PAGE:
New Release Books by Kathleen Renk

Kathleen Renk is the author of Women Writing the Neo-Victorian Novel (2021) and Magic, Science, and Empire in Postcolonial Literature (2012).

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Women Writing the Neo-Victorian Novel

release date: Aug 11, 2021
Women Writing the Neo-Victorian Novel
Women Writing the Neo-Victorian Novel: Erotic “Victorians” focuses on the work of British, Irish, and Commonwealth women writers such as A.S. Byatt, Emma Donoghue, Sarah Waters, Helen Humphreys, Margaret Atwood, and Ahdaf Soueif, among others, and their attempts to re-envision the erotic. Kathleen Renk argues that women writers of the neo-Victorian novel are far more philosophical in their approach to representing the erotic than male writers and draw more heavily on Victorian conventions that would proscribe the graphic depiction of sexual acts, thus leaving more to the reader’s imagination. This book addresses the following questions: Why are women writers drawn to the neo-Victorian genre and what does this reveal about the state of contemporary feminism? How do classical and contemporary forms of the erotic play into the ways in which women writers address the Victorian “woman question”? How exactly is the erotic used to underscore women’s creative potential?

Magic, Science, and Empire in Postcolonial Literature

release date: Mar 29, 2012
Magic, Science, and Empire in Postcolonial Literature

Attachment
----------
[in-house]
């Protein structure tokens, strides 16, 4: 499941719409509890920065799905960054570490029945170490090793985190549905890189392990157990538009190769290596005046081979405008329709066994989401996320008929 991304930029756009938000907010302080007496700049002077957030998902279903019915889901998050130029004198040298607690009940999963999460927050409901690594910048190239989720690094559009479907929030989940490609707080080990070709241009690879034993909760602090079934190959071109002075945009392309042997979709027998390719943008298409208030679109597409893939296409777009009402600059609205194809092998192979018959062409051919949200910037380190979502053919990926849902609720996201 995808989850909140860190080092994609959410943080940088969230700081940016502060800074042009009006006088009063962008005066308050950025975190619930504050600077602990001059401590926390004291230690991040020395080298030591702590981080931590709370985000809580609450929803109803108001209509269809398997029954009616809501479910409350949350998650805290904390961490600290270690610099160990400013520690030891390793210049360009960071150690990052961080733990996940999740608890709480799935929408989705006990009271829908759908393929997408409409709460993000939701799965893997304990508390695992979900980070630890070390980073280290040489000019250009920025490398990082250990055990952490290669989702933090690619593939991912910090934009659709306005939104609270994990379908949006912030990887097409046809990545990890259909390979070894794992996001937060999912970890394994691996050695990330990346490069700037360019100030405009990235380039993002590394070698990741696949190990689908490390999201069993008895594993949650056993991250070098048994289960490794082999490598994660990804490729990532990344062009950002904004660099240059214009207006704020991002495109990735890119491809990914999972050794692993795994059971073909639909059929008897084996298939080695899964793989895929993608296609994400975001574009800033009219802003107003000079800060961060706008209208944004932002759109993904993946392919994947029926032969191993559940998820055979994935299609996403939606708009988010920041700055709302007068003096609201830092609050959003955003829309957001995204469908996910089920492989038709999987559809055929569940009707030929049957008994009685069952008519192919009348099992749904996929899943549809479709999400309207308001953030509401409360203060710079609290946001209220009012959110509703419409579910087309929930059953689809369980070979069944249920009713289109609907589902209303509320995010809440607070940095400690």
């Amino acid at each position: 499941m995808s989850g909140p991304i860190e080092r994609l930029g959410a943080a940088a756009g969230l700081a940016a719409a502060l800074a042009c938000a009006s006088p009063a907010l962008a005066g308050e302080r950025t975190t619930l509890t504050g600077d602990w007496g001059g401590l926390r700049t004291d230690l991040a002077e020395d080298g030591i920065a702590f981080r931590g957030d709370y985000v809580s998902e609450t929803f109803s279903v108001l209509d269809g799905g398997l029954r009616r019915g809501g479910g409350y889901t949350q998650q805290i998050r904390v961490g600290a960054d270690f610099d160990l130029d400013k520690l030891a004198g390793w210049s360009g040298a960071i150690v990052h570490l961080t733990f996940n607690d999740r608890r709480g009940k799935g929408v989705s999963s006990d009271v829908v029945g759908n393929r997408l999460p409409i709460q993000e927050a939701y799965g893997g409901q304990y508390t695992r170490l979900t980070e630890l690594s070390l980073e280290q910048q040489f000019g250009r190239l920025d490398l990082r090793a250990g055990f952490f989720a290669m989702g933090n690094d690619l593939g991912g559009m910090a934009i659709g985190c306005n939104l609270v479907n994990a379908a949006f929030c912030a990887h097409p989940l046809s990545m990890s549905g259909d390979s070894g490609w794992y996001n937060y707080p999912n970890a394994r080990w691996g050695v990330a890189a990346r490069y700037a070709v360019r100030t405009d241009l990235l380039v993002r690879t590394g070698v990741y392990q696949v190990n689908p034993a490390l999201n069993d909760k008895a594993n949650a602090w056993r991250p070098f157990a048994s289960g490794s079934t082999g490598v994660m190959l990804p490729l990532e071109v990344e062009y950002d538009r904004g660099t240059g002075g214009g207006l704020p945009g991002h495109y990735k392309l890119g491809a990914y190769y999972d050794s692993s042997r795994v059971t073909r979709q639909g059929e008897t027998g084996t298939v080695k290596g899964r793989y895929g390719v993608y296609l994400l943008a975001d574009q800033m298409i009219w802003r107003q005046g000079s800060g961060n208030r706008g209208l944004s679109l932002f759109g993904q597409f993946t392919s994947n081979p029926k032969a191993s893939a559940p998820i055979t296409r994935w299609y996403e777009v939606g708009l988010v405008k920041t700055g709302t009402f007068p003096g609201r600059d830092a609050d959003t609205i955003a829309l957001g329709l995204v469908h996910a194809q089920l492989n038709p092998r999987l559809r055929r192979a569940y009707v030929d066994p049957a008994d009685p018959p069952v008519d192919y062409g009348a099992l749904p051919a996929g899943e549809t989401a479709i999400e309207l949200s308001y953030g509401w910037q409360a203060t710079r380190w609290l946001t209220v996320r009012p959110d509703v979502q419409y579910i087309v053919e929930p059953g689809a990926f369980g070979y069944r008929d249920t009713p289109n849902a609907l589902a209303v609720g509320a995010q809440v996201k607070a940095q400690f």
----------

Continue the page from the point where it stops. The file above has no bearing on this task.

This book examines the ways in which contemporary British and British postcolonial writers in the after-empire era draw connections between magic (defined here as Renaissance Hermetic philosophy) and science. Writers such as Tom Stoppard, Zadie Smith, and Margaret Atwood critique both imperial science, or science used in service to empire, and what Renk calls "imperical science," a distortion of rational science which denies that reality is holistic and claims that nature can and should be conquered. In warning of the dangers of imperical science, these writers restore the connection between magic and science as they examine major shifts in scientific thinking across the centuries. They reflect on the Copernican Revolution and the historic split between magic and science, scrutinize Darwinism, consider the relationship between Victorian science and pseudo-science, analyze twentieth-century Uncertainty theories, reject bio/genetic engineering, call for a new approach to science that reconnects science and art, and ultimately endeavor to bring an end to the imperial age. Overall, these writers forge a new discourse that merges science with the arts and emphasizes a holistic philosophy, a view shared by both Hermetic philosophy and recent scientific theories, such as chaos or complexity theory. Along with recent books that focus on the relationship between contemporary literature and science, this work focuses on contemporary British literature’s critique of science and the ways in which postcolonial literature addresses the relationship between magic, science, and empire.


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